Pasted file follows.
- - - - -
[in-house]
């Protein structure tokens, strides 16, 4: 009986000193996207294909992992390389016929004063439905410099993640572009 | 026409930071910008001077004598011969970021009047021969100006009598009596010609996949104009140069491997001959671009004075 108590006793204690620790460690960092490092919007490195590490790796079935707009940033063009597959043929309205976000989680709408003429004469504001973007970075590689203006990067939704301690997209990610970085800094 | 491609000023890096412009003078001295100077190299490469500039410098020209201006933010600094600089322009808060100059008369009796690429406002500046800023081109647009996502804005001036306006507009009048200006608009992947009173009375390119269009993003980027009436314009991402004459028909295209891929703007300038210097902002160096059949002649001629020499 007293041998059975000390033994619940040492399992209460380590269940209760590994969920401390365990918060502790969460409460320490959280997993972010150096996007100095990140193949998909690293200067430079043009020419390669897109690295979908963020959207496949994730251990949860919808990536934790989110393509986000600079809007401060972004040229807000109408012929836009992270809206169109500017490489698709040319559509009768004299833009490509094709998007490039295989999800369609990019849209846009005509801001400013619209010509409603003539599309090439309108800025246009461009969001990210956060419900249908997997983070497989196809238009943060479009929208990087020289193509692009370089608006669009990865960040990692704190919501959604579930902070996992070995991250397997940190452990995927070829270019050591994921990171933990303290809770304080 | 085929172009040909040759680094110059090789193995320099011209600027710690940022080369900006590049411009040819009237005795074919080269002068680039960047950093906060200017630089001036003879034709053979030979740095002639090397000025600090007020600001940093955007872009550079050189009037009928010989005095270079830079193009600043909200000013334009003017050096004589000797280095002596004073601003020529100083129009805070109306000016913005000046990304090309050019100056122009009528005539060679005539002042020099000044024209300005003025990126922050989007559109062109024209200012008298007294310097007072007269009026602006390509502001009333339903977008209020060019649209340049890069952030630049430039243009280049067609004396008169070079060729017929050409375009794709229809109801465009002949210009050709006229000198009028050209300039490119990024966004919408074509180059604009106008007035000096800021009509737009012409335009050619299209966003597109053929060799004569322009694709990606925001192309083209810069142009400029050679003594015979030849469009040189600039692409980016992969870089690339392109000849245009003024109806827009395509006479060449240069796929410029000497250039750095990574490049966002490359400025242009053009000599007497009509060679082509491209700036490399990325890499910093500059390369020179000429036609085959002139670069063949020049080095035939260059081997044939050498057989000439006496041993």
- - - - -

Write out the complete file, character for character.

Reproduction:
[in-house]
């Protein structure tokens, strides 16, 4: 009986000193996207294909992992390389016929004063439905410099993640572009 | 026409930071910008001077004598011969970021009047021969100006009598009596010609996949104009140069491997001959671009004075 108590006793204690620790460690960092490092919007490195590490790796079935707009940033063009597959043929309205976000989680709408003429004469504001973007970075590689203006990067939704301690997209990610970085800094 | 491609000023890096412009003078001295100077190299490469500039410098020209201006933010600094600089322009808060100059008369009796690429406002500046800023081109647009996502804005001036306006507009009048200006608009992947009173009375390119269009993003980027009436314009991402004459028909295209891929703007300038210097902002160096059949002649001629020499 007293041998059975000390033994619940040492399992209460380590269940209760590994969920401390365990918060502790969460409460320490959280997993972010150096996007100095990140193949998909690293200067430079043009020419390669897109690295979908963020959207496949994730251990949860919808990536934790989110393509986000600079809007401060972004040229807000109408012929836009992270809206169109500017490489698709040319559509009768004299833009490509094709998007490039295989999800369609990019849209846009005509801001400013619209010509409603003539599309090439309108800025246009461009969001990210956060419900249908997997983070497989196809238009943060479009929208990087020289193509692009370089608006669009990865960040990692704190919501959604579930902070996992070995991250397997940190452990995927070829270019050591994921990171933990303290809770304080 | 085929172009040909040759680094110059090789193995320099011209600027710690940022080369900006590049411009040819009237005795074919080269002068680039960047950093906060200017630089001036003879034709053979030979740095002639090397000025600090007020600001940093955007872009550079050189009037009928010989005095270079830079193009600043909200000013334009003017050096004589000797280095002596004073601003020529100083129009805070109306000016913005000046990304090309050019100056122009009528005539060679005539002042020099000044024209300005003025990126922050989007559109062109024209200012008298007294310097007072007269009026602006390509502001009333339903977008209020060019649209340049890069952030630049430039243009280049067609004396008169070079060729017929050409375009794709229809109801465009002949210009050709006229000198009028050209300039490119990024966004919408074509180059604009106008007035000096800021009509737009012409335009050619299209966003597109053929060799004569322009694709990606925001192309083209810069142009400029050679003594015979030849469009040189600039692409980016992969870089690339392109000849245009003024109806827009395509006479060449240069796929410029000497250039750095990574490049966002490359400025242009053009000599007497009509060679082509491209700036490399990325890499910093500059390369020179000429036609085959002139670069063949020049080095035939260059081997044939050498057989000439006496041993």